1. She trusts the poetry. As the credits roll at the end, Ben Whishaw (as John Keats) speaks "Ode to a Nightingale" in a quiet voiceover. When it began, I doubted whether the film would dare to give us the whole 80 lines of the poem, but I was wrong to doubt. For those who stay for the credits (admittedly, those who, like me, love film and poetry), the poem is given voice. We need that kind of immersion to remember why Keats is great and why we still read these poems. (Unfortunately, the poem is also underlaid by a wordless choral melody that distracts from its power.)
  2. She trusts the details. For me, biopic is a genre often marred by a grandiose historicity, constantly waiting for the big, known moments in the life of the central figure --  despondency, love, breakthrough, maybe success, certainly death. In so many biopics, fatality drags the picture down into tedium punctuated by those cameo historical appearances of famous people whom we recognize. Here, the film embraces the small sounds and sights of life in a London house in the 1820s more than it brings out the big organ tones of Keats' impending death. Nobody famous (besides Keats) makes an appearance. The textures of everyday life -- cloth, wood, paper, rain -- carry us along into seeing the story as happening now.
  3. She trusts the "bright star." Fanny Brawne here is far from the standard flirt of Keats biography, teasing him and distracting him from his real pursuits. She is passionate, smart, creative enough to be the love of this young poet. She is a craftswoman, a designer of beautiful clothes that become the visual counterpoint to Keats' intricately sewn stanzas. Though ignorant of poetry as the affair begins, she sets out to learn how to read and appreciate it; and by the end, she has internalized Keats' poems. Not the flirt, she is also not the Muse, silently inspiring him. She becomes instead the instrument by which these poems carry themselves into history and into our own appreciative ears. She survives him, and after his death we see her walk out into the heath, grieving by speaking aloud the title poem, "Bright Star." In that poem, Keats hopes "Still, still to hear her tender-taken breath." He cannot -- "to that high requiem become a sod" incapable of hearing -- but we, the world, history, the future, hear her, a real woman, voicing them. The fantasy of an "ideal reader" of poems sometimes dominates our thoughts of how they mean and live in the world; this Fanny Brawne, instead, is a real reader, as we ought to be.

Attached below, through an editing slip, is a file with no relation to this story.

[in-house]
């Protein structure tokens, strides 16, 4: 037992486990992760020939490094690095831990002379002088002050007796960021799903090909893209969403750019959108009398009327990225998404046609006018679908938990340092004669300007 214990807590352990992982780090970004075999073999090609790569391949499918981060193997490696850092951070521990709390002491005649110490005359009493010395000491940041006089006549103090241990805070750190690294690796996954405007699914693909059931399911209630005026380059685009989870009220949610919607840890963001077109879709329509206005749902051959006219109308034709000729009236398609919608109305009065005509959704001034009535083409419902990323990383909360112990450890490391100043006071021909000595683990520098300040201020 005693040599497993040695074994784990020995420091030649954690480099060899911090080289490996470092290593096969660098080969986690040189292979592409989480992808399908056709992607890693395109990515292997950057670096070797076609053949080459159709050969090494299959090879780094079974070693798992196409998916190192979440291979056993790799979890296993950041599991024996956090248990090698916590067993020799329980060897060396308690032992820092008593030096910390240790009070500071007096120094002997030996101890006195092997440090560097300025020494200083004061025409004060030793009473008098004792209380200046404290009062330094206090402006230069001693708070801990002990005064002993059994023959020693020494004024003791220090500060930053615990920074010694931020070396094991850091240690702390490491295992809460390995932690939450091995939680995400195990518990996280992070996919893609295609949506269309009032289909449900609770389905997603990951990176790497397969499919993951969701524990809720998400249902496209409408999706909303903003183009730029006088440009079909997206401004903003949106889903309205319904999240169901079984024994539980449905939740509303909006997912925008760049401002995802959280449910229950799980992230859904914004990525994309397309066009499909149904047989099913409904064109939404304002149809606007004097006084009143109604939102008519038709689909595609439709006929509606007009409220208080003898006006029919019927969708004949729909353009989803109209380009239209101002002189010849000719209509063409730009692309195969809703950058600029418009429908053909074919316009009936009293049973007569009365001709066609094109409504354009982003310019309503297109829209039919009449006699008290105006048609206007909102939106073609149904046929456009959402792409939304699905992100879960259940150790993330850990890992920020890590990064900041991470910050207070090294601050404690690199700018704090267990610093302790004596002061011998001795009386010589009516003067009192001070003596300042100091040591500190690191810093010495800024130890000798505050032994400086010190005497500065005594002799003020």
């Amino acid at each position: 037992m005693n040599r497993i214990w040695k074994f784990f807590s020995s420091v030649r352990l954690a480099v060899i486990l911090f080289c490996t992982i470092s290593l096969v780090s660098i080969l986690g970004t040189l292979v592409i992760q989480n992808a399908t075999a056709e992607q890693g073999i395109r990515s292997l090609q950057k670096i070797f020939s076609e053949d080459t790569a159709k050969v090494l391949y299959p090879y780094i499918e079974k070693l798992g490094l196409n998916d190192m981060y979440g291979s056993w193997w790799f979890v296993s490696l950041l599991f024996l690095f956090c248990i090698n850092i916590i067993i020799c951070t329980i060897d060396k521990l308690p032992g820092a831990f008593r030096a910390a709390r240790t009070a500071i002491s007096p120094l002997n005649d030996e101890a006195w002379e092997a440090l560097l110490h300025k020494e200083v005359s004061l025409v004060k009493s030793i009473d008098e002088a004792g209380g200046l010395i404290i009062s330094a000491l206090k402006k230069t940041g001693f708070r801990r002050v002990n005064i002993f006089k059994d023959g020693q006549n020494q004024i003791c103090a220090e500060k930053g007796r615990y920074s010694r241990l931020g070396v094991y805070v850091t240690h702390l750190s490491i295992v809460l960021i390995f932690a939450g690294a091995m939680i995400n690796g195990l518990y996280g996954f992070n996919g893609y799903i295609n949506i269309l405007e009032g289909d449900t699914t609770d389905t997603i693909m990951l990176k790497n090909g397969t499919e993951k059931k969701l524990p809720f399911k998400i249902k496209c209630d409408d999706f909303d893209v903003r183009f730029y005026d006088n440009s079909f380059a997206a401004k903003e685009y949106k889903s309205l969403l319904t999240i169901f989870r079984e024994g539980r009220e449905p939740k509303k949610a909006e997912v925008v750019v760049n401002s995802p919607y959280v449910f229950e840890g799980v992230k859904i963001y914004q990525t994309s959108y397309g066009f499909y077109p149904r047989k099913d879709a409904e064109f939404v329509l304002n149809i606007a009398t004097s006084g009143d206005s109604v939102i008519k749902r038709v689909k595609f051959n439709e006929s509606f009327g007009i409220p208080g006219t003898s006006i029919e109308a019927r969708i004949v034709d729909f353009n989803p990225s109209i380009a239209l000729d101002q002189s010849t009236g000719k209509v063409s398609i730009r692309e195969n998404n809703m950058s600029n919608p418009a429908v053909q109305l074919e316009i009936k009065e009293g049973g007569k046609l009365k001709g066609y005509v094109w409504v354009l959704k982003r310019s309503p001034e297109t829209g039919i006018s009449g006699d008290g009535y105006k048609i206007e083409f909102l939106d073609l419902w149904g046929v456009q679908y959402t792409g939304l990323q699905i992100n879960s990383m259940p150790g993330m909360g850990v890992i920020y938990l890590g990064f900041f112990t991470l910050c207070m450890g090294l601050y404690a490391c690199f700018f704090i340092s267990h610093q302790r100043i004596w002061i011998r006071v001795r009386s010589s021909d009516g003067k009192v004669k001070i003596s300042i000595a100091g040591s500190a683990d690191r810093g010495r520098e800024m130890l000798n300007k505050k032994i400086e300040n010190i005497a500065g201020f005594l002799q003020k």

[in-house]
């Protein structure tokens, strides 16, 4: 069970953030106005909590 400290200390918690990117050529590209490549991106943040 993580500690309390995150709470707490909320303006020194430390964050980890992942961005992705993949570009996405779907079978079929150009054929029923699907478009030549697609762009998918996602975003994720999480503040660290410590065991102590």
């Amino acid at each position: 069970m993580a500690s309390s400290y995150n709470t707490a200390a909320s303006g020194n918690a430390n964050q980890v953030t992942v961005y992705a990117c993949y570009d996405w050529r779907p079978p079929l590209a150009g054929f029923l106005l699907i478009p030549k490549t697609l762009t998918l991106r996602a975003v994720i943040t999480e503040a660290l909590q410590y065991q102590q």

Monday, October 5, 2009

Gauguin's waves

Having just plunged into this blog by creating my metaphor about the world as museum, I'll make that metaphor literal with last week's experience in an actual, non-metaphorical museum. At the Cleveland Museum of Art, a show just opened called Paul Gauguin: Paris 1889. It explores, and virtually recreates the exhibit that Gauguin and his friends created at the Café des Arts in Paris, as a resistance and alternative to the establishment paintings shown at the official exposition.

Collaboration amongst these then-unknown artists, in the interests of self-promotion, created a nexus of images that circulate among them, motifs that appear and reappear as one and then another tries his (yes, they are all men) hand at a motif. It reminds me of Keats and his friends' sonnet contests ("write a sonnet on the River Nile"), this time with French motifs, such as the fierce waves of the Breton coast.

The central work in the exhibition is In the Waves (the picture's from the CMA website).

I grew up with this picture. My grandfather, Frank Hadley Ginn, bought it, probably in the 1920s, and hung it in his house in Gates Mills, Ohio, outside Cleveland (my parents gave it to the museum in 1978). The exhibition helped me see that my grandfather, a corporate lawyer who built a beautiful but quite conservative stockbroker-Tudor home, had a radical taste in art. This image even now sears the eye with its powerful colors, its strange surreal flatness, its oscillation of focus (the articulated back of the nude bather; the Japanese-stylized waves; the strange and haunting green of the sea; the fascinating outline of the intense red hair). I would like to know more about what he saw in it, but since most of his personal papers are gone, I can't.

Museums at their best take images that you've lived with (perhaps not as literally as for me in this case) and make you look as if you've never seen them before.